Good Vibrations Guide to Sex
3rd Edition

Book Excerpt

The Good Vibrations Philosophy
We are two very lucky women. During our decade-long careers at Good Vibrations, San Francisco’s women-run sex business, we not only had the opportunity to discuss sex with thousands of customers, but we actually got paid to play with vibrators, read erotica and review adult videos. Since then, we’ve written several sex guides, edited an erotic anthology (about sex toys, of course!) and braved numerous media interviews in hopes of sharing the Good Vibrations’ philosophy with as many people as possible. We feel fortunate to have found a vocation that fills us with missionary zeal, is consistent with our feminist politics and is fun to boot.
Good Vibrations was founded on the premise that there’s more sexual pleasure available than most people experience, and that achieving this pleasure should not be difficult, dangerous or expensive. The company mission is to provide access to sexual materials and accurate sex information in order to combat the fear, ignorance, bias and insecurity that prevent too many of us from enjoying the sexual pleasure that is our birthright.
Our customers frequently tell us how refreshing it is to shop at a women-owned business, as they feel that our "clean, well-lighted" environment is equally appealing to men and women. Good Vibrations, founded in 1977, is part of the grassroots movement which has been picking up steam ever since: More and more women have stepped forward to name their own sexual desires and to produce their own sexual writings, images and products, and in the process they’ve changed the face of the adult industry for men and women alike.

Trends and Innovations
The more people discover what powerful tools of pleasure vibrators can be, the more people crave new and different types of vibrators. Thanks to technological advancements and more demanding consumers, vibrators have reached new heights of quality and variety.

The microchip didn't just revolutionize computers, it literally transformed vibrators—they're smaller, faster, and offer more options when it comes to playing with speeds. Some vibrators come with push-button controls that let you program in the desired speed, pulse, rhythm or rotation of the toy.

Watch batteries
Vibrators have typically been on the bulky side because they needed to house a battery pack large enough for a AA or C battery. One ingenious inventor discovered that a watch battery could provide ample power and fit in a much smaller toy. The result—the first ever fingertip vibrator, called the Fukuoku 9000. A small pad fits over your fingertip, giving that ordinary hand job a buzzing boost (wear five and your hand becomes a vibrating machine).

It took awhile, but the adult industry finally figured out that if you insert an ordinary washer into the base of the vibrator, voila, it's waterproof. What no one anticipated was the popularity of this innovation, but when you think about the endless possibilities for sex in the tub, the shower, the pool, the hot tub, the lake, the ocean (um, you get the idea), it makes a lot of sense.

Oral Sex Tips and Techniques
Playing with temperature is a tried-and-true method of enhancing oral sex. You might want to try holding a small ice cube in your mouth while you run your tongue up and down your partner’s penis. Or you could apply ice to your partner’s clitoris and then warm her back up with your mouth. Similarly some folks drink hot fluids before wrapping their mouths around their partner’s penis or clitoris. Blowing on your partner’s genitals up close creates a warm rush of sensation, while blowing or fanning the genitals from six inches away creates a cool, tingling sensation. Another popular way to play with temperature—which got an unprecedented publicity boost from coverage of Bill Clinton and Monica Lewinsky’s affair—is to suck on breath mints or mentholated cough drops while going down on your partner.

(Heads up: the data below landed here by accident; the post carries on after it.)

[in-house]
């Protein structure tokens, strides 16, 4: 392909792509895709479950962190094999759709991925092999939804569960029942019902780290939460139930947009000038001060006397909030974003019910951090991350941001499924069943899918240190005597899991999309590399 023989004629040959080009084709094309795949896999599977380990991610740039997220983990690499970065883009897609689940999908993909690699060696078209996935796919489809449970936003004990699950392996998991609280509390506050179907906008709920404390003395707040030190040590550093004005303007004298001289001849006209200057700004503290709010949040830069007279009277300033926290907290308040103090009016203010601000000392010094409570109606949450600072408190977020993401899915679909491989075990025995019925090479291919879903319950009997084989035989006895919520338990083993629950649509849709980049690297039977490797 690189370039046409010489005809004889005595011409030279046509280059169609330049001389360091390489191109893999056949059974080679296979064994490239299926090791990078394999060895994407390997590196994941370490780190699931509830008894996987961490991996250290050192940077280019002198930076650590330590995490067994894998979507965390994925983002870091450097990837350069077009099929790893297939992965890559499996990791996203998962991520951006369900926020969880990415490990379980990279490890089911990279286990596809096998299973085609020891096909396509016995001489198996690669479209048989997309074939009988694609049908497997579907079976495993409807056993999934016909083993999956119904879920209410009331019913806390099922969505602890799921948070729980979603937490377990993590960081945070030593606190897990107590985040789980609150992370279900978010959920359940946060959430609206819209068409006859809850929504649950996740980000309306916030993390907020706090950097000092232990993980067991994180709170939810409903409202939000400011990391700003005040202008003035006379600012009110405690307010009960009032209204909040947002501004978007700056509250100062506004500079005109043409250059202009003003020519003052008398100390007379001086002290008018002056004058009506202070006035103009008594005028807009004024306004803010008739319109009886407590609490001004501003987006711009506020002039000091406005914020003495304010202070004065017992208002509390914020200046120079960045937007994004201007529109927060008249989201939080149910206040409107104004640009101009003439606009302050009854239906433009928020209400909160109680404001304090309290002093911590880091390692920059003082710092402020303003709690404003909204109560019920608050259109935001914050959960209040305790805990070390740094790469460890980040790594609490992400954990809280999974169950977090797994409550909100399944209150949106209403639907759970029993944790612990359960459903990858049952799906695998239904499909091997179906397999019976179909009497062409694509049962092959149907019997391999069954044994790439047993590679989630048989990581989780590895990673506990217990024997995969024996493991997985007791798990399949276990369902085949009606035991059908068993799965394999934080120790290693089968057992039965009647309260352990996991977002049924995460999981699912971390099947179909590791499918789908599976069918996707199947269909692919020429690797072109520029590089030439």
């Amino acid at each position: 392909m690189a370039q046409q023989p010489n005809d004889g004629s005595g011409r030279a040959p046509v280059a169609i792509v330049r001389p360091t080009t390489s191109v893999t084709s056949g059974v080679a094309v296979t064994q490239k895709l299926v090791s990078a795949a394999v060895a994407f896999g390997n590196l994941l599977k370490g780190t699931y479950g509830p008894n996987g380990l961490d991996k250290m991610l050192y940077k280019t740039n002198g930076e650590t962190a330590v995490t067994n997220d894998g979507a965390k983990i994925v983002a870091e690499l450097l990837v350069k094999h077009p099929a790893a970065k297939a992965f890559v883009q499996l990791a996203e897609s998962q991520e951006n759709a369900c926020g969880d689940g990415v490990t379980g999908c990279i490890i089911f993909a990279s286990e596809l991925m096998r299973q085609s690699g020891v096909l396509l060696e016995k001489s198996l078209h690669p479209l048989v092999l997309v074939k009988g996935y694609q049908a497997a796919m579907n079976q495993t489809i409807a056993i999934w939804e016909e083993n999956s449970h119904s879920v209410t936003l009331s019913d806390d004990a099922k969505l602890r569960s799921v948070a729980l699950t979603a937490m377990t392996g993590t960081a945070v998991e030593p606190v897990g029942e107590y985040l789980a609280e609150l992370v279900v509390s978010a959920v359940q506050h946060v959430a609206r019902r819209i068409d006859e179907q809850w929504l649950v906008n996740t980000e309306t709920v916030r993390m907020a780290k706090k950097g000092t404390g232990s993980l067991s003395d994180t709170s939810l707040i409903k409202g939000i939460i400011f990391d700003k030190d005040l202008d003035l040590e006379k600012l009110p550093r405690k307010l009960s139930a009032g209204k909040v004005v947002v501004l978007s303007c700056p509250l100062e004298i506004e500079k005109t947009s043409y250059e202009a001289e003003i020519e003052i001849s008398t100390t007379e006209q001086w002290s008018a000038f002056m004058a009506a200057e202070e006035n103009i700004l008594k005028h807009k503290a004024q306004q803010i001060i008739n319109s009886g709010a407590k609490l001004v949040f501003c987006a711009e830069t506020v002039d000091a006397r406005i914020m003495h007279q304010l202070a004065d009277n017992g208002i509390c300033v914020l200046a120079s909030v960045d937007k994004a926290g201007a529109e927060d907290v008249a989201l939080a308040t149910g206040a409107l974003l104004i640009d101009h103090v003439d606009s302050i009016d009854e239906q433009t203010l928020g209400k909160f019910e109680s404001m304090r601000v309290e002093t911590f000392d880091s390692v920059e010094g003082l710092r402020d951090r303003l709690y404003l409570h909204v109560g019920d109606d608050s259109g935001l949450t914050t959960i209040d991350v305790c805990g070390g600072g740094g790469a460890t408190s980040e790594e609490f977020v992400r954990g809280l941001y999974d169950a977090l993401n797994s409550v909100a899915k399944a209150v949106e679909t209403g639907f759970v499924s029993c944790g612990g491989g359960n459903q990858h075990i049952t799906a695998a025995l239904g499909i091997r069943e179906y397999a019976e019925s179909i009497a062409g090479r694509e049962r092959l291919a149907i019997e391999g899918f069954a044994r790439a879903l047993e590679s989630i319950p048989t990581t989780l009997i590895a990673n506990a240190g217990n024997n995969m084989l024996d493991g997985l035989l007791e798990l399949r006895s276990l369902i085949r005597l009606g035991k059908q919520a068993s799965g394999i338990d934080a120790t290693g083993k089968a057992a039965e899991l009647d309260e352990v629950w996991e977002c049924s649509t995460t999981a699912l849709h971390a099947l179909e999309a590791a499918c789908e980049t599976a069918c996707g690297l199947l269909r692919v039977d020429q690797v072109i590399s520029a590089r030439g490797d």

When giving head, an Altoid works wonders. It gives him a totally new sensation and it helps keeps my mouth "juicy."

GV Tale: Joni’s Butterfly
As proof of the "make-a-quick-buck" manufacturing philosophy of the adult industry, consider the tale of "Joni’s Butterfly." Joani Blank, the founder of Good Vibrations, knew that a no-hands, wearable clitoral vibrator would be a very popular and sensible design, and she mentioned this to one of our novelty distributors. He took her rough sketch of the idea off to Hong Kong, and came back with a finished toy. Joani had several improvements to suggest: The vibrator was too bulky to wear during intercourse and the elastic leg straps were too flimsy to hold it firmly in place, but the molds had already been made and production was underway. To Joani’s dismay, her name (albeit misspelled) was permanently attached to just the type of shoddy battery toy she’s spent her professional life decrying. Since very few novelty manufacturers get patenting or trade protection on their products, countless Butterflies flooded the market, and Joani received no royalties for any of these.
The moral of the story is, if you have an idea for a sex toy that you’d like to see realized exactly as you envision it or if you’d like financial compensation for the idea, your best bet would be to produce and patent the toy yourself. If, however, you’d just like to get your idea on the marketplace in some form, and you aren’t attached to being paid for it, you should definitely consider forwarding a description of your better mousetrap (in writing) to one of the adult manufacturers in Southern California.

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The Good Vibrations Guide to Sex, by Anne Semans and Cathy Winks (Cleis Press, 2002. ISBN: 1573441589) 325 pages softcover. $24.95

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